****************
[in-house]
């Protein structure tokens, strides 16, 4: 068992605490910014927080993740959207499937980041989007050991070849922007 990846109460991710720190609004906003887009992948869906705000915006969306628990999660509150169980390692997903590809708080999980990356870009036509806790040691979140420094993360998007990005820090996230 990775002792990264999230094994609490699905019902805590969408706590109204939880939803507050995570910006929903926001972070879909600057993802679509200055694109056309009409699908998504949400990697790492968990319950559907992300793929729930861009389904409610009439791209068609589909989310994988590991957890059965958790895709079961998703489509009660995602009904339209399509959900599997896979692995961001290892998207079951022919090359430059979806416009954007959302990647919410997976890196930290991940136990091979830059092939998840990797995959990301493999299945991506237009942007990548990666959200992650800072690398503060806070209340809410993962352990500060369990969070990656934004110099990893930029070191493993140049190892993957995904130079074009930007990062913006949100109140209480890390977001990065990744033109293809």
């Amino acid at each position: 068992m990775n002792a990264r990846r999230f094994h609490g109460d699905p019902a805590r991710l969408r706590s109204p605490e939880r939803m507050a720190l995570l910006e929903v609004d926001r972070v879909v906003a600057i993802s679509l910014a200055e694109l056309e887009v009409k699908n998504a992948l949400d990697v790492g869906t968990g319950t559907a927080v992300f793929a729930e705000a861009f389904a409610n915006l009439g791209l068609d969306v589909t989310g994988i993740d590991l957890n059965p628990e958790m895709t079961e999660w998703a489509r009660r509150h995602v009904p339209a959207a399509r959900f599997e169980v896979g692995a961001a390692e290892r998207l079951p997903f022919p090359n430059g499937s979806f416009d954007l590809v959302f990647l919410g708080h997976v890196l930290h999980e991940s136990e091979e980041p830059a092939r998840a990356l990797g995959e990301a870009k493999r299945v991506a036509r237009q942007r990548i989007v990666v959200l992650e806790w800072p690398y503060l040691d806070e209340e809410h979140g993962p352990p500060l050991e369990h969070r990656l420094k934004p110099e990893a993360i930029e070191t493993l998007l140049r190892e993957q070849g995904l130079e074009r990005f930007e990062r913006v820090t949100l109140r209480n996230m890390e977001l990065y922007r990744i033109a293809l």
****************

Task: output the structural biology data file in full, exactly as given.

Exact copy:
[in-house]
């Protein structure tokens, strides 16, 4: 068992605490910014927080993740959207499937980041989007050991070849922007 990846109460991710720190609004906003887009992948869906705000915006969306628990999660509150169980390692997903590809708080999980990356870009036509806790040691979140420094993360998007990005820090996230 990775002792990264999230094994609490699905019902805590969408706590109204939880939803507050995570910006929903926001972070879909600057993802679509200055694109056309009409699908998504949400990697790492968990319950559907992300793929729930861009389904409610009439791209068609589909989310994988590991957890059965958790895709079961998703489509009660995602009904339209399509959900599997896979692995961001290892998207079951022919090359430059979806416009954007959302990647919410997976890196930290991940136990091979830059092939998840990797995959990301493999299945991506237009942007990548990666959200992650800072690398503060806070209340809410993962352990500060369990969070990656934004110099990893930029070191493993140049190892993957995904130079074009930007990062913006949100109140209480890390977001990065990744033109293809």
């Amino acid at each position: 068992m990775n002792a990264r990846r999230f094994h609490g109460d699905p019902a805590r991710l969408r706590s109204p605490e939880r939803m507050a720190l995570l910006e929903v609004d926001r972070v879909v906003a600057i993802s679509l910014a200055e694109l056309e887009v009409k699908n998504a992948l949400d990697v790492g869906t968990g319950t559907a927080v992300f793929a729930e705000a861009f389904a409610n915006l009439g791209l068609d969306v589909t989310g994988i993740d590991l957890n059965p628990e958790m895709t079961e999660w998703a489509r009660r509150h995602v009904p339209a959207a399509r959900f599997e169980v896979g692995a961001a390692e290892r998207l079951p997903f022919p090359n430059g499937s979806f416009d954007l590809v959302f990647l919410g708080h997976v890196l930290h999980e991940s136990e091979e980041p830059a092939r998840a990356l990797g995959e990301a870009k493999r299945v991506a036509r237009q942007r990548i989007v990666v959200l992650e806790w800072p690398y503060l040691d806070e209340e809410h979140g993962p352990p500060l050991e369990h969070r990656l420094k934004p110099e990893a993360i930029e070191t493993l998007l140049r190892e993957q070849g995904l130079e074009r990005f930007e990062r913006v820090t949100l109140r209480n996230m890390e977001l990065y922007r990744i033109a293809l």